Native American Sign Language

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Native American Sign Language

Very basic, elementary and logical characteristics made the Native American Sign Language the world's most easily learned language. It was America's first and only universal language. The necessity for intercommunication between Indian tribes having different vocal speech developed gesture speech or sign language (Clark; pg. 11). Although there is no record or era dating the use of sign language, American Indian people have communicated with Indian Sign Language for thousands of years. The signs illustrated ideas and the language conveyed a message. Many of the simplistic nonverbal gestures that were used by the Indian tribes across the United States are still in use around the world today.

Most of the credit for the development and implementation of Native American Sign Language has been given to the Plains Indians. However, it is believed that the Comanche tribe of Texas actually learned signing in Mexico and much of this information migrated north into the United States (Tomkins). For centuries, most of the Native Americans had been scattered throughout North America, living in the areas where early European explorers and settlers had found them. By the time Christopher Columbus brought word of the "new world" to Europe, the Indian population in North America was well established.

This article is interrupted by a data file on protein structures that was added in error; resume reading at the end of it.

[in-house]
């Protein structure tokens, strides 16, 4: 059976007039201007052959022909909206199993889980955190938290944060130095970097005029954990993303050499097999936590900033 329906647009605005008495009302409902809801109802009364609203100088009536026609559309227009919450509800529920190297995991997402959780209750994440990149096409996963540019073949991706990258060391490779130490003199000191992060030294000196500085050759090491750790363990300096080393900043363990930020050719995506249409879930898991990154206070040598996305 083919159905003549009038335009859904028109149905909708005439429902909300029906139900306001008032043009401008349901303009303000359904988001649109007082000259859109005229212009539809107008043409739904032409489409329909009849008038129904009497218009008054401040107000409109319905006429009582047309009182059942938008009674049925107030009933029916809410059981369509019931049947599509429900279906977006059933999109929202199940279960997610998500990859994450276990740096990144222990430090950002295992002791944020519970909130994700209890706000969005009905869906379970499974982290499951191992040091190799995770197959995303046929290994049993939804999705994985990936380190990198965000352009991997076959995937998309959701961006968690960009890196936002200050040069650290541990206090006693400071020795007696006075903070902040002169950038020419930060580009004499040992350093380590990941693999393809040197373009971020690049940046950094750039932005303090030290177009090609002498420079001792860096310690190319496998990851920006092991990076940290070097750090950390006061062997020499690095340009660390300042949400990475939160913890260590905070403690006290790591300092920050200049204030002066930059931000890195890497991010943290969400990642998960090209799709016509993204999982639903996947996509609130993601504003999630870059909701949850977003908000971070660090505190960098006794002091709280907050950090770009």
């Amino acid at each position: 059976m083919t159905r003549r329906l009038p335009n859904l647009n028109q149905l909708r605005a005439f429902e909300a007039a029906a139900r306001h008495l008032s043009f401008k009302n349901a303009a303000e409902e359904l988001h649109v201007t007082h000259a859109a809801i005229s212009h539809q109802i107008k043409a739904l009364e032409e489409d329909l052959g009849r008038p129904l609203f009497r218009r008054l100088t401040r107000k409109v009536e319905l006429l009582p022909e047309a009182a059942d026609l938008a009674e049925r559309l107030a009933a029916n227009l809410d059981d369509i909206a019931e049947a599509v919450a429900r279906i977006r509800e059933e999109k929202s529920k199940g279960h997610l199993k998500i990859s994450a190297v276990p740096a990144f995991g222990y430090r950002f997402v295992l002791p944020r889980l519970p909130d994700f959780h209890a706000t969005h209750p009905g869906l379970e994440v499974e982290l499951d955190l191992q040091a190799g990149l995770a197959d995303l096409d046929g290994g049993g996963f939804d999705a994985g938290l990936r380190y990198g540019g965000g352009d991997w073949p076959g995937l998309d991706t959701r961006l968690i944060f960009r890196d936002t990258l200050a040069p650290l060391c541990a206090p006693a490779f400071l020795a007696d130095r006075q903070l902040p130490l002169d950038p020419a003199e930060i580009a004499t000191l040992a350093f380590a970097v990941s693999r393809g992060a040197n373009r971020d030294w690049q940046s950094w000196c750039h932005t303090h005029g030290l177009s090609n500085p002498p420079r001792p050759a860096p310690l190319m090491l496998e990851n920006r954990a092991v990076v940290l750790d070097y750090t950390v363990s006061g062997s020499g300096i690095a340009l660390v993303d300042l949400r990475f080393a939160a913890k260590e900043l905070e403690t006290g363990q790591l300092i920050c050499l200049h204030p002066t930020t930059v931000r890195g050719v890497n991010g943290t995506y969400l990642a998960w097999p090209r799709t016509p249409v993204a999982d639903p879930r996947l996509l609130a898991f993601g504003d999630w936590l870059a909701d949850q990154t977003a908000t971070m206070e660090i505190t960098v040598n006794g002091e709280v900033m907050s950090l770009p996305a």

There is no doubt that gesture (sign) language has had immense use and value in the past. It was a learned skill that was once taught to children before they could even speak. Children less than 3 years of age could communicate efficiently with not only adult members of their own tribe and language, but literally any other Indian they came in contact with, no matter what tribe they came from (Comanche Lo...

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... for HEART; touch forehead, and make the sign for GOOD.

Historically unique to the Native Americans, Sign Language is used worldwide today. Gestures are used to communicate almost as much as spoken dialect, especially when one is relaying a story. Without gestures, speeches (and speakers) would quickly become dull and boring. The usefulness of gestures and Sign Language that enabled communication among the various American cultures of the past can not be overstated. Consider this, every nation on earth at one point or another, has universally nodded their head for yes or shaken their head for no.

Works Cited:

Comanche Lodge. "American Indian Sign Language." Feb. 2005

Clark, Winford P. The Indian Sign Language. University of Nebraska Press, 1982.

Tomkins, William. "A History of Native (Indian) Sign Language." June 2004

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